It’s not easy to imagine the future and suddenly be okay with 3 hours of sleep and the rest of the annoying things about motherhood. This work is hard work, but it’s important work, it’s purposeful work, and it’s the work that my kids will want to see when they’re adults.

So, I continue to make an effort to document these moments with ME in it, despite the fact that I wish, in these images, I was more fit, had brushed my hair, looked more rested, and put on some make up. That’s not the work that matters anyway.

sacramento photographer, family photographer

 

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I Was There Too | Self-Portraits of July

July was fun. We spent some days at the pool, park or having a barbecue; your typical summer activities. But the days I look back on the most, are the ones where we did something simple in each other’s company. Like, staying home; with not much activity going on except the usual chore of breaking up fights between my toddlers, and actual chores like laundry. The simple, everyday life, is my favorite thing to document.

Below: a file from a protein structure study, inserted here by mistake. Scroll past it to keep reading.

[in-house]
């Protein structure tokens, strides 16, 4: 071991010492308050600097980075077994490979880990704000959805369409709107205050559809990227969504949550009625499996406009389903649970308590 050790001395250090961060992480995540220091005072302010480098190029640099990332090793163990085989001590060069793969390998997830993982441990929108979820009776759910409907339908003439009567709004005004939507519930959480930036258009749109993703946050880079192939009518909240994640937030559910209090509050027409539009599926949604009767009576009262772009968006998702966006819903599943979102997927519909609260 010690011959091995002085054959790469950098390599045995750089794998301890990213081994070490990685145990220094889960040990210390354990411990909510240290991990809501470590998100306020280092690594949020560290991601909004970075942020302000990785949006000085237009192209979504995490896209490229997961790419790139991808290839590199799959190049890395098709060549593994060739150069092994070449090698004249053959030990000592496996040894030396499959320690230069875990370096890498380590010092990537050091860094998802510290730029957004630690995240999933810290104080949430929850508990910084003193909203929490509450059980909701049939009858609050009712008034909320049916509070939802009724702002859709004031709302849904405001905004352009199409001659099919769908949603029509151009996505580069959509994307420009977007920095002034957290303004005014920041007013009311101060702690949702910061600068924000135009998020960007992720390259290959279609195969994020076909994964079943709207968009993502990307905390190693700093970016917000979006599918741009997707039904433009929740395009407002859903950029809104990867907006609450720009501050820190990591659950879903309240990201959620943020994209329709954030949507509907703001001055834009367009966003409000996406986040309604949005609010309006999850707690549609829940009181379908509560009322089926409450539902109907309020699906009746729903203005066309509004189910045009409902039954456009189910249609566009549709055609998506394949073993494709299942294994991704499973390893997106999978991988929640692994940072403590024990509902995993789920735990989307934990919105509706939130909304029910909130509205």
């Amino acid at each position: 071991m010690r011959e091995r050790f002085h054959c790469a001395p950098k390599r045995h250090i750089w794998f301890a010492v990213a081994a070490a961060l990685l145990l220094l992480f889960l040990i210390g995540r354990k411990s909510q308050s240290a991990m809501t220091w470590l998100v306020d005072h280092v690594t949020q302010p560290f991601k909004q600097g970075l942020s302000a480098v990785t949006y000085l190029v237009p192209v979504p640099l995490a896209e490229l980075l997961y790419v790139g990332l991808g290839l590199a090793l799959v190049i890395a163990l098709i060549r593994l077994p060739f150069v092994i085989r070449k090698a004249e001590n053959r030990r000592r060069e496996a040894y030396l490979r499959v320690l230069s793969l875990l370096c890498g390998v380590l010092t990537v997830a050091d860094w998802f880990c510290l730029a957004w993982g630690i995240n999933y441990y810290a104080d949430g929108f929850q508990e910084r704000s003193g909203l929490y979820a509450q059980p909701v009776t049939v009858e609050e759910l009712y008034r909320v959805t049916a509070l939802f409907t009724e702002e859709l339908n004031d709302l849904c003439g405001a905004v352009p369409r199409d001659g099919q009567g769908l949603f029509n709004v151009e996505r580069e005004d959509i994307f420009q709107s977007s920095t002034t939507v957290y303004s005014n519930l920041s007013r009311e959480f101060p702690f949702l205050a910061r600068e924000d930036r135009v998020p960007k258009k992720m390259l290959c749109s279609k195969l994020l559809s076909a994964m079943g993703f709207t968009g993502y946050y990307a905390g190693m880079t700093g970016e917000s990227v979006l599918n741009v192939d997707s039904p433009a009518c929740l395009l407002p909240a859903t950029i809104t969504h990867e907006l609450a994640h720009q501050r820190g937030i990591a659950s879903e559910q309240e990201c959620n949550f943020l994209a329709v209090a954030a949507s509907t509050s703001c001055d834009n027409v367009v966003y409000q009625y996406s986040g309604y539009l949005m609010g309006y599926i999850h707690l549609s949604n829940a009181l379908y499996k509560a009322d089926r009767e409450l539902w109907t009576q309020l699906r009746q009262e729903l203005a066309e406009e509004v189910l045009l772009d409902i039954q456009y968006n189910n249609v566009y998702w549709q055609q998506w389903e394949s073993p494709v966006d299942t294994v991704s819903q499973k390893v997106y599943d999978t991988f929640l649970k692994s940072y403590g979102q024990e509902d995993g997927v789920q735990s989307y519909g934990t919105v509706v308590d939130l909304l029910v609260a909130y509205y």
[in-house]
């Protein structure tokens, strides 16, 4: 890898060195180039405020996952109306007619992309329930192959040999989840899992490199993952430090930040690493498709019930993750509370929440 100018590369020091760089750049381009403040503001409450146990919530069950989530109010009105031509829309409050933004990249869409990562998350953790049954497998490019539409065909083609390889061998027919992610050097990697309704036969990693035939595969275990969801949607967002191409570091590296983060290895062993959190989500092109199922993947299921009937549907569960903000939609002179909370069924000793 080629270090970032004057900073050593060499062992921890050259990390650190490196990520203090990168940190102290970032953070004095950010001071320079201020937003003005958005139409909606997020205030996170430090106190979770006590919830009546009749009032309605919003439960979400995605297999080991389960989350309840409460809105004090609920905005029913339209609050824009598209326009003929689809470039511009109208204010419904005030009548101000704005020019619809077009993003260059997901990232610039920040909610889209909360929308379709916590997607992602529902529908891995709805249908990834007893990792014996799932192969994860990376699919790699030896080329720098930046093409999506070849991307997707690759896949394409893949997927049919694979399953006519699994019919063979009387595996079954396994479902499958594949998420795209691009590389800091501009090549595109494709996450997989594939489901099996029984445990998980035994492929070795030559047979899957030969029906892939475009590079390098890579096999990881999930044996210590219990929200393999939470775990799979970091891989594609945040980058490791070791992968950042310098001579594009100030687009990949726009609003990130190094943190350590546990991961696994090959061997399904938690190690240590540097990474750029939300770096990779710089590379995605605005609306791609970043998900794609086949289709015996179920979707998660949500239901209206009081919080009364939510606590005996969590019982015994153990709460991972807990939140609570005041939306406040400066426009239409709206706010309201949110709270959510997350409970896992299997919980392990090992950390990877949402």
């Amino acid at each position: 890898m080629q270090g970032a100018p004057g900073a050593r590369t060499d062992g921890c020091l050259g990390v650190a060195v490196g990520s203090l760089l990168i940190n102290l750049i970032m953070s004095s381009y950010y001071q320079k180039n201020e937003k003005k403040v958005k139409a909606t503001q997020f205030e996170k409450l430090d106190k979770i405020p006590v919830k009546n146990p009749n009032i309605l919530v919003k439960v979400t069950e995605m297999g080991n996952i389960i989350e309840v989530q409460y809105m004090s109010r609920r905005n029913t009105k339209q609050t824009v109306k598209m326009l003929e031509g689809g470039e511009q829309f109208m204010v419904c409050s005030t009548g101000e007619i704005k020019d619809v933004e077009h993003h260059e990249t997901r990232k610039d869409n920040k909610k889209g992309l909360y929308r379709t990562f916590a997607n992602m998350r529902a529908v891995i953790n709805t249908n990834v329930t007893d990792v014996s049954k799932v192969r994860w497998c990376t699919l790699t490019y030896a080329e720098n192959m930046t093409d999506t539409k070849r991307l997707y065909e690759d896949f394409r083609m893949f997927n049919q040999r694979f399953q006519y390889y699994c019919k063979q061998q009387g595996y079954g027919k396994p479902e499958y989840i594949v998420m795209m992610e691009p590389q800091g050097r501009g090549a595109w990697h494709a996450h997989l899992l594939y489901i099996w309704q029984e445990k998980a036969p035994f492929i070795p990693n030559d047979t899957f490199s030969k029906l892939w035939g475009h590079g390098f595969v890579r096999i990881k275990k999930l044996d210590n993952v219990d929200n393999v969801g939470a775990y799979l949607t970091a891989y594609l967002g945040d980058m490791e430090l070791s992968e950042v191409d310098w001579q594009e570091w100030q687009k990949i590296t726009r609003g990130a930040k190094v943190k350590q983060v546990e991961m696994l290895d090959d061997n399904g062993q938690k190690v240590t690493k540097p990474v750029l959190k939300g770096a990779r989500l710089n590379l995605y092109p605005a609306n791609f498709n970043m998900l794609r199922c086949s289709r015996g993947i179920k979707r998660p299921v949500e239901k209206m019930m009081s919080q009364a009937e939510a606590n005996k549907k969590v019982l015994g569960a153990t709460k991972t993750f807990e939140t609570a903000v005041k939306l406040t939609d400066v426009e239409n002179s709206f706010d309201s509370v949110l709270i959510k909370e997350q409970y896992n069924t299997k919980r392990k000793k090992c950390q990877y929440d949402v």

self portrait laundry pile family

Why? Because its the simple activities, that leave room for deeper bonding. For example, we went to the state fair, but I hardly connected with my kids or family members that came. We were all so distracted with rides, food, and exhibits. While this event is something more exciting and stimulating, there wasn’t as much meaningful connection.